My father called me an idiot and stupid so much when I was young that I grew up believing it. I almost failed out of school. Why wouldn’t I believe him, don’t we all believe our parents. I mean after all, why would they lie to us? Well, I won’t get into that, but the point is I was lied to. Those lies stuck with me through the beginning of my adult life.
When I graduated from high school, my Dad tried to force me into college. After all school business was his thing. He pulled strings and got me accepted into a small college. Of course, I had to take a couple of remedial classes. I didn’t want to be there. I didn’t want to be embarrassed and humiliated because I couldn’t get the answers, because I failed a test. I was stupid, and I believed it. I found a way to get asked to leave, and I was sent home. Details of this are in my book. 😊
The beginning of my work life I was a car hop. Most of you probably don’t even remember what that is. 😊 It certainly didn’t take any smarts. Then I took a typing class and learned some office skills and got a better job in an office. Next, I got a job in a Poodle Parlor bathing dogs. They taught me how to groom poodles and other breeds. That was great fun.
Along the way, I would learn the things I needed to know but didn’t equate it to intelligence. I saw it as survival. Because of some very unusual circumstances, I got hired at a bank. I had not even applied for the job because I was sure I didn’t have the intelligence to work at a bank. This story is also in the book. The big surprise is that I found working with numbers came very easy to this dummy. 😉 I advanced very quickly through the banking system, all the way into the internal auditing department. This was not all at one bank as I moved a lot, but once I got started in the bank, it was easy to get into another bank.
While I worked in banking, I still lived with the constant fear that they would suddenly discover I wasn’t as smart as they thought, and they would fire me. Even though I was advancing, I still felt that I wasn’t smart enough. I was terrified of making mistakes. I crosschecked everything I did numerous times to make sure it was right. I didn’t trust myself. This is a very stressful way to live.
I kind of divided myself into two different people. There was the work me that appeared to have it all together, but under the surface, the fear of being found out was always there. And, then there was the personal me that had nothing together. I was a mess. This went on for many years. For this blog, I’m just going to deal with the intelligence issue at work and not the personal life issue.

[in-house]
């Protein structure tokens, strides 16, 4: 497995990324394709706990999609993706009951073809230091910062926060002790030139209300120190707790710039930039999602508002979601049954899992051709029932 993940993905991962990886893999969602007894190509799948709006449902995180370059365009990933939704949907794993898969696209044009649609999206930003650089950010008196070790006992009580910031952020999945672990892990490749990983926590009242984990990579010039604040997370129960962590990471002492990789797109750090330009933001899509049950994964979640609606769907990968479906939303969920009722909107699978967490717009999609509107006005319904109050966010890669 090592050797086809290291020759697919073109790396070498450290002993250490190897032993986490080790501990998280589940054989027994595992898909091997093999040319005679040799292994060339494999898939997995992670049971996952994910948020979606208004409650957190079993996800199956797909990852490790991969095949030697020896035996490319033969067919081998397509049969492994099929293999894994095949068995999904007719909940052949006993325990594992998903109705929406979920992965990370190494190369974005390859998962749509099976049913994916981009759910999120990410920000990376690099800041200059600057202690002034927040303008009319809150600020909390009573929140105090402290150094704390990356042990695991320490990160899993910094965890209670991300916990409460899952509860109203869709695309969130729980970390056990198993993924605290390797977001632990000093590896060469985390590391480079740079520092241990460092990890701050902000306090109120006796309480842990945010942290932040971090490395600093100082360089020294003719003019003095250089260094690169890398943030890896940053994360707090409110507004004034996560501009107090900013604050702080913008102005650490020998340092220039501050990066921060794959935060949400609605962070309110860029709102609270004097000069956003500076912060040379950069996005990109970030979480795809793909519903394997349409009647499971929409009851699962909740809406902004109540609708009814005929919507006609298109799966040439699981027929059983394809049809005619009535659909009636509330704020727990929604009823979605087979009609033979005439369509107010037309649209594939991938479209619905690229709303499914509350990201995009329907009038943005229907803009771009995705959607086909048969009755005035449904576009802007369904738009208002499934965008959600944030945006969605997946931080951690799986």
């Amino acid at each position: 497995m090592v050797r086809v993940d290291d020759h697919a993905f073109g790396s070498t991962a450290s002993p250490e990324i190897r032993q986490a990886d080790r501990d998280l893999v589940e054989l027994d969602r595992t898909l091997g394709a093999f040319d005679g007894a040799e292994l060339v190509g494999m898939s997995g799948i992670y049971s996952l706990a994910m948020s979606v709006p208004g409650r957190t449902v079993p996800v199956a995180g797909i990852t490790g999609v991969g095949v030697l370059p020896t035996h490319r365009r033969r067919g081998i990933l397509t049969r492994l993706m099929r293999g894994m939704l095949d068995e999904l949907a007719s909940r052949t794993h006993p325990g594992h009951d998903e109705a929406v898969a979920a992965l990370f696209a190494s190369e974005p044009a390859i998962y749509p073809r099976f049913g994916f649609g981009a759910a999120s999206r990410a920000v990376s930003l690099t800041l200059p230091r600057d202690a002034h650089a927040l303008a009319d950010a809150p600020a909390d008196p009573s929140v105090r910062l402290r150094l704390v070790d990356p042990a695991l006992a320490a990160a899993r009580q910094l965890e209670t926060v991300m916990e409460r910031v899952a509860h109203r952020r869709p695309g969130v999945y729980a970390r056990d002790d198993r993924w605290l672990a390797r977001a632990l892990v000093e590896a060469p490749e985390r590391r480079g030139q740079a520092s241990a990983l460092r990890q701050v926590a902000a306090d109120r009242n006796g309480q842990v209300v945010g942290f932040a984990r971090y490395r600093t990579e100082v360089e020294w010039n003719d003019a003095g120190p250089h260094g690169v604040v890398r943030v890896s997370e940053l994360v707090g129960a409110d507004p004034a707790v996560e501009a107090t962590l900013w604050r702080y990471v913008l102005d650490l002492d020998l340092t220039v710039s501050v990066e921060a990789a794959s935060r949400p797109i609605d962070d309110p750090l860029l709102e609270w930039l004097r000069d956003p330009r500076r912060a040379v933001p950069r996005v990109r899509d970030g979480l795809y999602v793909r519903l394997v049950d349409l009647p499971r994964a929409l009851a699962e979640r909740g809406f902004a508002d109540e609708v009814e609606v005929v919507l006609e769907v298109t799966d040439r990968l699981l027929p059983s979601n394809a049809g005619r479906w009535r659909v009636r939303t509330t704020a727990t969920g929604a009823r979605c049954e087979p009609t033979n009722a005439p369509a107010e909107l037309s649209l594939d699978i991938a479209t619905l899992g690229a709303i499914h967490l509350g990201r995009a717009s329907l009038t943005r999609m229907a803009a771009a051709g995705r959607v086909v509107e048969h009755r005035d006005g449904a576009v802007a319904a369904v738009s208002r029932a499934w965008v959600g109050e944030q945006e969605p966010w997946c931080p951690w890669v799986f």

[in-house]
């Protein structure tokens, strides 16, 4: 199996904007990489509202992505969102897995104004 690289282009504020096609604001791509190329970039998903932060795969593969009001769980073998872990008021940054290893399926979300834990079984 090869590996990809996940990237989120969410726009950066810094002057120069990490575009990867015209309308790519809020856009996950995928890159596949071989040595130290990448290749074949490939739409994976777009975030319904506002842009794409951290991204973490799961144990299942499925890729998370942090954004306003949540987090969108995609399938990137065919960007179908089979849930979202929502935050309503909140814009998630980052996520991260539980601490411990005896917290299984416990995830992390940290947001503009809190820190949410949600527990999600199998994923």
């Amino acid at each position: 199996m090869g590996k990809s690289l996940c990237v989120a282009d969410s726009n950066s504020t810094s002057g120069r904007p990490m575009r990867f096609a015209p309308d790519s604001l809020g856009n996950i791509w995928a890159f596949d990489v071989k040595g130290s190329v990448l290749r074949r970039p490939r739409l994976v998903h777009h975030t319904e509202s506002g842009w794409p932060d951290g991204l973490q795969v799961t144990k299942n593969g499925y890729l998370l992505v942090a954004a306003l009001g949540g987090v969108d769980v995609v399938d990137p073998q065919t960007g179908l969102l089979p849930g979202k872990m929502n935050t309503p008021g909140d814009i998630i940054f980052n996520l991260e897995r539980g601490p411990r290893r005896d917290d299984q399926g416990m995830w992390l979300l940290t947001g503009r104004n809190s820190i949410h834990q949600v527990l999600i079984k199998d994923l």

When I got into the recovery stage of my life, I discovered that we are all born with intelligence. Now I know some might want to argue that issue, but that takes a much deeper understanding so let’s stick with baby steps for now. I believe our creator gave us Instincts and intuition to help us along the way. And then there is the “still small voice” that provides us with ideas when we need them. Thing is we must first know that those things are there and learn how to listen to them. That is not always easy, it requires trust. I really struggled with that. Trusting something I can’t measure with the five physical senses, eyes, ears, smell, taste and touch, is hard. So, I needed to test the waters.
How many times have you heard a voice in your head telling you to do or not do something and you didn’t trust it and did it the way you were thinking to start out with, and later wished you had listened. I can’t tell you how many times I wanted to kick myself for not listening. So, I started testing it. When I heard that little voice, I’d take a deep breath and fearfully follow what it was telling me. At first, I was sure something awful would happen. Wrong, it always turned out right.
Now I had to be careful because sometimes another voice would jump in and try to tell me it was wrong. How was I to know? That’s what instincts and intuition are for. That gut feeling will get us through every time. You need to choose your highest sense of right.
I can’t even begin to tell you how many times that “still small voice” got me through things at work. When I needed a word, it popped into my head. When I needed to know how to do something the ideas just flowed. I had not been educated to know these things but the answers where there. All I had to do was listen.
Once I learned these things when I was asked at work to do something I never said I didn’t know how even if I’d never done it before. I had learned to trust the answers would come. Sometimes it came in the form of letting me know where I could learn how to do it. Sometimes I was lead to take a class in something. Sometime when the answer didn’t come right away, I learned to say, “let me check it out and get back to you.” No one seemed to be bothered by that. It didn’t show a lack of intelligence but wisdom. I wanted to be sure I gave them a complete and accurate answer. Answering too quick sometimes makes you want to eat your words later.
Well, I hope something of what I’ve said has helped you. I am not stupid, and neither are you. All we need to do is listen to the “still small voice” in our head and trust our instincts and intuition, they are there to guide us in the right direction. God is not in the wind, the earthquake or the fire, but in the “Still Small Voice.”